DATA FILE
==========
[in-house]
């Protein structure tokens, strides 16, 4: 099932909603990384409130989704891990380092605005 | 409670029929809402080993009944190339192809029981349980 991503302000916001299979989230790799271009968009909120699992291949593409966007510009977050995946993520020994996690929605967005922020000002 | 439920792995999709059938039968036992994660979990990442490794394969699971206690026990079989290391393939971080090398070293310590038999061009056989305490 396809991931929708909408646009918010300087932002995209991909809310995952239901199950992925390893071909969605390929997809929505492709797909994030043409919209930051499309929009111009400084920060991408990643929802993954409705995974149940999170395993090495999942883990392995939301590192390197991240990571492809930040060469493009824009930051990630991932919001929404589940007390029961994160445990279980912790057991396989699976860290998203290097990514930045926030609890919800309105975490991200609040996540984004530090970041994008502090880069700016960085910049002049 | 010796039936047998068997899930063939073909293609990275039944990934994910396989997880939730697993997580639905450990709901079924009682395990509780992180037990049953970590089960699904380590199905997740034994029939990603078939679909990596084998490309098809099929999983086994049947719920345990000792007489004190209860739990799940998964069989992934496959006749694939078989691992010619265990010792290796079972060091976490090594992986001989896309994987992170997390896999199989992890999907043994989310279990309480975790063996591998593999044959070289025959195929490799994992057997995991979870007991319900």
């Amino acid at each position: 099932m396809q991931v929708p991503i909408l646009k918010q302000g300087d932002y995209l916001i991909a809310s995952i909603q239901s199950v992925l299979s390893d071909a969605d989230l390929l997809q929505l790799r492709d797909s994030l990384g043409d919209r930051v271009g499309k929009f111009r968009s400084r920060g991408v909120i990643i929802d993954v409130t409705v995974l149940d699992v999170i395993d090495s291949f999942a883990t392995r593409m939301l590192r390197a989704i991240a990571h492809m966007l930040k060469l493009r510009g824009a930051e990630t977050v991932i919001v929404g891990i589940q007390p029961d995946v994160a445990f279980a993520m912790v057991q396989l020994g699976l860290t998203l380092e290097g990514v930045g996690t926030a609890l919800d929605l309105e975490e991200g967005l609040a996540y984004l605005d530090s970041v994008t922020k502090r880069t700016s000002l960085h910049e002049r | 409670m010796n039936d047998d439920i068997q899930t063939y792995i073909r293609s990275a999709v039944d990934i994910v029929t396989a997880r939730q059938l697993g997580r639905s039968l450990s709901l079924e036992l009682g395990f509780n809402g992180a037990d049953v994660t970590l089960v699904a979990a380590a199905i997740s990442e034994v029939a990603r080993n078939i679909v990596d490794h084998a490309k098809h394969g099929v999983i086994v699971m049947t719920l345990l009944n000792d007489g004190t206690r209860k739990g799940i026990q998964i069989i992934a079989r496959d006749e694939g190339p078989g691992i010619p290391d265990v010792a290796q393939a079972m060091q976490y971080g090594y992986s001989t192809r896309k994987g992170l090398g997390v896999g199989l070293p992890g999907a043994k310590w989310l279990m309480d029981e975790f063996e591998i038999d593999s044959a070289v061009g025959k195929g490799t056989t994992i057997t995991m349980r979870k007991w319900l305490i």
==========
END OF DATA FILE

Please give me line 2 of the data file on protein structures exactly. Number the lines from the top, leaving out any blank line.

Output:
């Protein structure tokens, strides 16, 4: 099932909603990384409130989704891990380092605005 | 409670029929809402080993009944190339192809029981349980 991503302000916001299979989230790799271009968009909120699992291949593409966007510009977050995946993520020994996690929605967005922020000002 | 439920792995999709059938039968036992994660979990990442490794394969699971206690026990079989290391393939971080090398070293310590038999061009056989305490 396809991931929708909408646009918010300087932002995209991909809310995952239901199950992925390893071909969605390929997809929505492709797909994030043409919209930051499309929009111009400084920060991408990643929802993954409705995974149940999170395993090495999942883990392995939301590192390197991240990571492809930040060469493009824009930051990630991932919001929404589940007390029961994160445990279980912790057991396989699976860290998203290097990514930045926030609890919800309105975490991200609040996540984004530090970041994008502090880069700016960085910049002049 | 010796039936047998068997899930063939073909293609990275039944990934994910396989997880939730697993997580639905450990709901079924009682395990509780992180037990049953970590089960699904380590199905997740034994029939990603078939679909990596084998490309098809099929999983086994049947719920345990000792007489004190209860739990799940998964069989992934496959006749694939078989691992010619265990010792290796079972060091976490090594992986001989896309994987992170997390896999199989992890999907043994989310279990309480975790063996591998593999044959070289025959195929490799994992057997995991979870007991319900």